On Friday, the University of Virginia and the Thomas Jefferson Foundation at Monticello will present the Thomas Jefferson Foundation Medals as part of a series of events commemorating Jefferson’s birthday, known at UVA as Founder’s Day.
In addition to the medals, which are the University’s highest external honors, Friday’s events include a special celebration of Jefferson’s 275th birthday at Monticello, a tree-planting ceremony and several talks by the 2018 Thomas Jefferson Foundation medalists.
The medals are presented jointly by UVA and the Thomas Jefferson Foundation, the independent, nonprofit organization that owns and operates Monticello. The University’s highest external honors, they recognize outstanding leadership and achievement in fields that Jefferson held in high regard. The 2018 medalists are:
- Sir David Adjaye, OBE, Thomas Jefferson Foundation Medal in Architecture: Adjaye is a globally acclaimed architect and founder of Adjaye Associates. He is renowned for his ingenious use of materials and sculptural designs, including the Smithsonian Institution National Museum of African American History and Culture;
- Morgan Carrington “Cary” Fowler Jr., Thomas Jefferson Foundation Medal in Citizen Leadership: Fowler is an American agriculturalist and former executive director of the Crop Trust whose decades of work championing crop diversity and conservation include the creation of the Svalbard Global Seed Vault – the world’s largest collection of crop diversity, housing more than 930,000 distinct varieties;
- Frank H. Easterbrook, Thomas Jefferson Foundation Medal in Law: Easterbrook is a judge of the U.S. Court of Appeals for the Seventh Circuit and a senior lecturer of law at the University of Chicago Law School, known for his expertise in antitrust law, criminal law and procedure, and corporate law.
UVA President Teresa A. Sullivan and Leslie Greene Bowman, president and CEO of the Thomas Jefferson Foundation at Monticello, will present the medals during a private luncheon at the University.Each of the medalists will also give a public talk. Fowler will be the keynote speaker at Monticello’s commemoration of Jefferson’s birthday, which begins at 9:45 a.m. on Friday. The celebration is free and open to the public and will also be live-streamed online at www.monticello.org. He will also speak to students during a private event at the Frank Batten School of Leadership and Public Policy.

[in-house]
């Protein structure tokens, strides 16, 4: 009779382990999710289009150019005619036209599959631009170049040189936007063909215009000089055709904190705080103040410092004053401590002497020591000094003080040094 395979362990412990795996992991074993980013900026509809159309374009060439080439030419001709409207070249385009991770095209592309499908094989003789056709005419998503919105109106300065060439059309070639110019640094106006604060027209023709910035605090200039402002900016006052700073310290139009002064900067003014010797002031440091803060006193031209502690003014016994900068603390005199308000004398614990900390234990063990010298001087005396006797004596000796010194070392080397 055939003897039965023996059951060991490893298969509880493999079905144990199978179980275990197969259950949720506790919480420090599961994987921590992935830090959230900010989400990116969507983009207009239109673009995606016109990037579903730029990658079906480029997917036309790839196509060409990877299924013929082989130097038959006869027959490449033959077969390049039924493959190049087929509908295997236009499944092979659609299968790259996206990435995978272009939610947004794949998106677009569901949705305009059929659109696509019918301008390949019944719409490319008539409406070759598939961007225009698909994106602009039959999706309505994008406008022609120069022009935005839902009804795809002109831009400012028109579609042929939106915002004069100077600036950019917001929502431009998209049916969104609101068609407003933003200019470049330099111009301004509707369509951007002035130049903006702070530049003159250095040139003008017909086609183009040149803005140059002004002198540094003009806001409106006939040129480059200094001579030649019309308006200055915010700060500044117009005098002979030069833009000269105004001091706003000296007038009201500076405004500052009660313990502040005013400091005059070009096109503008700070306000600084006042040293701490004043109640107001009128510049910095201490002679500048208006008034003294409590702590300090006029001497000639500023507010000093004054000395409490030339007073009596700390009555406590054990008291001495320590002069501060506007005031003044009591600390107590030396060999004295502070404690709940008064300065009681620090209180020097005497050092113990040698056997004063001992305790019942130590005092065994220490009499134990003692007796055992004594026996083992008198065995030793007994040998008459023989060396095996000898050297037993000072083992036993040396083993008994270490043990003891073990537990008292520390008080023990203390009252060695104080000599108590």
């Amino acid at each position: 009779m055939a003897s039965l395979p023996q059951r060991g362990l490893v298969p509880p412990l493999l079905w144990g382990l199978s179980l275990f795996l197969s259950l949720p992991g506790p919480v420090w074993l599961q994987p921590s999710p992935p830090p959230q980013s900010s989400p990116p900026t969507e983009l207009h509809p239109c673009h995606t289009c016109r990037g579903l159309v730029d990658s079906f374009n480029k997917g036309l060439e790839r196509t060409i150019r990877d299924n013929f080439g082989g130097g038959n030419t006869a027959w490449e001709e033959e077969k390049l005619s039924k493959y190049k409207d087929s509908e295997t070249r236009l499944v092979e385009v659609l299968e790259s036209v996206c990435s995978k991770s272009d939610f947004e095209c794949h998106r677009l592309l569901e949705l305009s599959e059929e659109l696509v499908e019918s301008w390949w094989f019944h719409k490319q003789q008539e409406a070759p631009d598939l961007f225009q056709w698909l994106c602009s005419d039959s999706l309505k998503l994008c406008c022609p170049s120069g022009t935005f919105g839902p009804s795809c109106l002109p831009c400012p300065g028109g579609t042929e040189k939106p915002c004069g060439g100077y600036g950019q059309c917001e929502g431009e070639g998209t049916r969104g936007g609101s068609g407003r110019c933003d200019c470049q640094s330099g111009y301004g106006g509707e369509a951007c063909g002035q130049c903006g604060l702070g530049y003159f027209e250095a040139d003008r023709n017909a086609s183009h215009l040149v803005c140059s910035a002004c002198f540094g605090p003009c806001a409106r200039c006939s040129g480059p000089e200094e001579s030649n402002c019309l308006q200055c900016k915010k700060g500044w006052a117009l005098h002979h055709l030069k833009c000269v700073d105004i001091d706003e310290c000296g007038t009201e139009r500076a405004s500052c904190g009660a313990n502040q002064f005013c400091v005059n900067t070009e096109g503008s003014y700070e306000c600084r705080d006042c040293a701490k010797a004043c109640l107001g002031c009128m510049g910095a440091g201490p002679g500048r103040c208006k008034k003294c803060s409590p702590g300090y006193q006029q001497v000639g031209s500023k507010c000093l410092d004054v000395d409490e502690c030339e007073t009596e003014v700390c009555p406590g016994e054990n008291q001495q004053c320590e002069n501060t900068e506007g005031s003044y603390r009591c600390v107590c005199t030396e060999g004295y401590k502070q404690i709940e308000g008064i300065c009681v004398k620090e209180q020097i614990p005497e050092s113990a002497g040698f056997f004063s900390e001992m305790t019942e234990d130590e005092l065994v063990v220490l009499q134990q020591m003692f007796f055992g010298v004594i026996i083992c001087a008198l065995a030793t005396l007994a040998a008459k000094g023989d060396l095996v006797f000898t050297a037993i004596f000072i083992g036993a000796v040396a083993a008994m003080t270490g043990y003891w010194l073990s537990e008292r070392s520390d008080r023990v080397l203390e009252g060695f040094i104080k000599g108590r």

Easterbrook will give a free public talk at noon on Thursday in the School of Law’s Caplin Pavilion. On Friday, the School of Architecture will host Adjaye for a free public talk at 4 p.m. in the Old Cabell Hall auditorium.
Additional Founder’s Day events include an annual tree-planting ceremony in honor of an individual who has made significant and lasting contributions to UVA. Environmental Programs Manager Jeff Sitler will be recognized at this year’s ceremony, presided over by Sullivan, at 10:30 a.m. on Friday west of The Dell tennis courts. [map]
Sitler is retiring from UVA’s Facilities Management department this year after more than 20 years of service. He has led innovative changes in the University’s stormwater management practices and worked to educate students and tour groups about green infrastructure and water quality issues.
The University will also dedicate Yen House, a dormitory in UVA’s International Residence College formerly known as Lewis House, during a ceremony at 4 p.m. on Friday. The building has been renamed to honor Yan Huiqing, known as W.W. Yen, the first Chinese student to earn a degree from UVA. Yen, who graduated in 1900, is also the first international student to earn a Bachelor of Arts degree from the University. He went on to serve as China’s first ambassador to the Soviet Union and as a delegate in the League of Nations before serving as China’s premiere five times. The event is open to the public, and complimentary parking will be available in the Emmet/Ivy Parking Garage. Attendees should register here.
More information, including a full schedule of events, is available on the Founder’s Day website.